Mark Holton, of Winston-Salem, NC, was appointed by the NC General Assembly in 2019 to serve on the Board of Governors of the University of North Carolina System. His term will end in 2023.
From February 2011 through his retirement in 2018, Holton served as executive vice president and general counsel for Reynolds American Inc. in Winston-Salem. From 2002-10, he held several positions at R.J. Reynolds Tobacco Company, including deputy general counsel for litigation, and general counsel and secretary. Prior to that, he was a partner at Womble Carlyle Sandridge & Rice, PLLC (now Womble Bond Dickinson), in Winston-Salem, and an associate at Ford & Harrison in Atlanta, Ga.
With his extensive experience in law and executive leadership at a major public company, Holton is excited at the opportunity to delve into the complexities of North Carolina's public higher education system. He counts it a privilege to serve on the Board on behalf of the citizens of North Carolina.
As a first-generation college student, Holton strongly believes in creating more pathways and better access to a quality education and understands the impact higher education has on individuals, families, and communities in our state. He plans to be an active learner and listener and to embrace every issue that matters to students, to the UNC System, and to the citizens of our state.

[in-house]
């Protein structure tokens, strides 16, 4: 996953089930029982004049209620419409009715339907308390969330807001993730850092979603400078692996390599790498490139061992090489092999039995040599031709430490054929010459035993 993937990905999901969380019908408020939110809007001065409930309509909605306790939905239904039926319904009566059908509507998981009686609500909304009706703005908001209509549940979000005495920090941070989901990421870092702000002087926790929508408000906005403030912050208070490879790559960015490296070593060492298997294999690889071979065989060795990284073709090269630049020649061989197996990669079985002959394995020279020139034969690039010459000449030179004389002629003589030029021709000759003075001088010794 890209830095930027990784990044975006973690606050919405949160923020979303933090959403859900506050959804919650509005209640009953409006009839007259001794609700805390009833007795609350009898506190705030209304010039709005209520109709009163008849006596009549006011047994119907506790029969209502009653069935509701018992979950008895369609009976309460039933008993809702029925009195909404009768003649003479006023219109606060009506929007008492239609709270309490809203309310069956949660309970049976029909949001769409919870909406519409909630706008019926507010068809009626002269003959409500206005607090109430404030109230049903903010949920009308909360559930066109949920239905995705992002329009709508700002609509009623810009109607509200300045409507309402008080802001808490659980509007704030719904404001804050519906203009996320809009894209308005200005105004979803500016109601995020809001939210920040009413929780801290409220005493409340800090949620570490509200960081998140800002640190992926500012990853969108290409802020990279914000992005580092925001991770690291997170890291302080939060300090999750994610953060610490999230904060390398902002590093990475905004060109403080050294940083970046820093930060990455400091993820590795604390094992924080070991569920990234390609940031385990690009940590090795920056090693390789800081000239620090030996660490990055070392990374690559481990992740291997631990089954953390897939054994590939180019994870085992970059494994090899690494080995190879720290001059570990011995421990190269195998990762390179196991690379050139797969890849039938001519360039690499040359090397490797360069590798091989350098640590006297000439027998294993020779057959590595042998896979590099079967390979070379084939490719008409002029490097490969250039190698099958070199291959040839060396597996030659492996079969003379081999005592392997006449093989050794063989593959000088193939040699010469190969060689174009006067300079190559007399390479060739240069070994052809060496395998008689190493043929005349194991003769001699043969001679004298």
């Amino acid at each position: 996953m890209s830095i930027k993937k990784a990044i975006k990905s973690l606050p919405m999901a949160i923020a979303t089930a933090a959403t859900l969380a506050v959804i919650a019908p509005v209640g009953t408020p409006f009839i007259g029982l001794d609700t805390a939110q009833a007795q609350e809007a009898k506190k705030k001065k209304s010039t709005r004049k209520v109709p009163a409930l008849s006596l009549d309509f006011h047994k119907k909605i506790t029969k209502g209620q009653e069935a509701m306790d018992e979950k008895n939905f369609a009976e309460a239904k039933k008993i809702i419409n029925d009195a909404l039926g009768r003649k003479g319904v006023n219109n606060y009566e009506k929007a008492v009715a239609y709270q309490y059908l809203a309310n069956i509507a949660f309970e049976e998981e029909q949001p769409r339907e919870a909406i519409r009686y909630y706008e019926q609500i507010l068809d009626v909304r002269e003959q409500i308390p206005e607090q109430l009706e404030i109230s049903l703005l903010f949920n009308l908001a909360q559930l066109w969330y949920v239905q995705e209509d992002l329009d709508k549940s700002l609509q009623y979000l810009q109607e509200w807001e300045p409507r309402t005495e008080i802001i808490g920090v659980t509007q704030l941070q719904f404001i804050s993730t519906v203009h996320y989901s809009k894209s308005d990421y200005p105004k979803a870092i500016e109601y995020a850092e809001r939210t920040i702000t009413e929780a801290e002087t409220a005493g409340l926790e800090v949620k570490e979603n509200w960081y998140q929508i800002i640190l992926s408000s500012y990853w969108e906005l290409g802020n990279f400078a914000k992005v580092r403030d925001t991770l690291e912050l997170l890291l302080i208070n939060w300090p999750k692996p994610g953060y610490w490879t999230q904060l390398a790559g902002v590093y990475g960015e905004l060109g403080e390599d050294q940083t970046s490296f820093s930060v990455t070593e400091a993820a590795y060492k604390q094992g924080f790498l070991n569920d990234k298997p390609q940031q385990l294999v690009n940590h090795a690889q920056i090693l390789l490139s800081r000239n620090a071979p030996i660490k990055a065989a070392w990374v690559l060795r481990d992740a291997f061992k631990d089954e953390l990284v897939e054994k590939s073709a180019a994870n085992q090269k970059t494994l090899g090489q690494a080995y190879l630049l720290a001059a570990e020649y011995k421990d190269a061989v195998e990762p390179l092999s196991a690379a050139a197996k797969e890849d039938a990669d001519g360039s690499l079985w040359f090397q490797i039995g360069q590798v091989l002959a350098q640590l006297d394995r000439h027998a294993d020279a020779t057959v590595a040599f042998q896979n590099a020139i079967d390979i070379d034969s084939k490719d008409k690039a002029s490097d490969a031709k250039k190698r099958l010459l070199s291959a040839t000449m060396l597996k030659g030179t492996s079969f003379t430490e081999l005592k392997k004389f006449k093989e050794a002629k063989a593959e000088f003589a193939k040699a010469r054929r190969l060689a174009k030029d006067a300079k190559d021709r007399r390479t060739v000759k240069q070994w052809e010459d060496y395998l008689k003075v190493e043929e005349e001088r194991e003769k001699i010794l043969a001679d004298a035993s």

He is an active member in the Winston-Salem community, serving on the boards of The United Way of Forsyth County, YMCA Camp Hanes, and the Winston-Salem Symphony.
A native of Jamestown, NC, Holton is also an avid reader (consuming everything Winston Churchill and World War II), a frequent traveler, and a frustrated golfer.
Holton holds a bachelor's degree in economics and a Juris Doctor degree from the University of North Carolina at Chapel Hill. He and his wife Melanie have one son.
His advice for today's students:
"You are responsible for your success in college and beyond. Embrace the challenges, find a mentor, get involved, show up every day, listen intently, open your mind, build and nurture positive relationships -- and call your family frequently."